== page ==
READERS PLEASE NOTE: This article was published
‘We must be able to accommodate a different knowledge approach’: Ron Babin
Resolving the issue of how to promote Indigenous professors is still an unanswered question at Ryerson, according to Ted Rogers School of Management professor and Ryerson Faculty Association president Ron Babin.
“Ryerson is currently in the process of determining how to hire, tenure and promote Indigenous professors,” Babin said.
“As much as we profs are required to do research, Indigenous knowledge will be different. We must be able to accommodate a different knowledge approach,” he said.
Babin added that the university is “a little late” in translating the Indigenous model of learning into the university’s traditional human resource practices for faculty.
To qualify for tenure, pre-tenure faculty are assessed in terms of their demonstrated capacity for, achievements in, and commitment to teaching, service and scholarly, creative and research activities.
When pre-tenured assistant professors become tenured faculty, they are automatically promoted to the role of associate professor. For promotion to the rank of professor, a faculty member normally must accumulate at least five years of full-time experience as an associate professor.
According to the Board of Governer’s Report from June 2019, Ryerson administration and the RFA have a joint committee that is currently “consulting with Aboriginal faculty to find the wise practices in hiring and retaining Aborginal scholars, elders, traditional knowledge seekers and fluent language speakers.”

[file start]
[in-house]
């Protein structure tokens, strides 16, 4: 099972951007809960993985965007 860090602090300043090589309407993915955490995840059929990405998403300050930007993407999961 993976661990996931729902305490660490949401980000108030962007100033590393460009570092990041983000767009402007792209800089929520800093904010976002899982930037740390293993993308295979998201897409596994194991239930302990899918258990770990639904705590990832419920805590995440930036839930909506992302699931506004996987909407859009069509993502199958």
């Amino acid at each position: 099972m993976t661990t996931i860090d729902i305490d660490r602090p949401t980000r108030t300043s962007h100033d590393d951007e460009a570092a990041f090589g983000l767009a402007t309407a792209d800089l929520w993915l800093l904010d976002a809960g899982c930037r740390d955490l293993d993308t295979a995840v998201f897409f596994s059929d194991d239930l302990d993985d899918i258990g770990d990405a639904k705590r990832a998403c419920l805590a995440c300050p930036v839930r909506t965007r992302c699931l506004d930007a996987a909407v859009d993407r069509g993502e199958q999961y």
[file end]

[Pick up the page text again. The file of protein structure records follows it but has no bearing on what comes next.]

Hayden King, the Indigenous education adviser to the dean of the Faculty of Arts, says he’s “concerned that the pace of change is relatively slow.”
“I think that we have really supportive university leadership. The provost is really supportive, most of the deans are really supportive, and of course the Indigenous community is on board,” said King, who is also director of the Yellowhead Institute research centre.
“But I think in some cases, non-Indigenous faculty are concerned that there is an emphasis on hiring Indigenous faculty and creating unique tenure standards for Indigenous faculty and so we’re in this unique circumstance where, for the first time, we have supportive senior leadership and supportive senior administration, (but) we don’t necessarily have the wide-spread support of faculty members for these kinds of changes.”
According to Babin, the RFA is taking steps to resolve these issues. It has established working groups and workshops, and is studying how other universities in Ontario, including Trent University and Laurentian University, have implemented changes.
“We’re learning from others. We’re a little late, but we’re committed,” he said.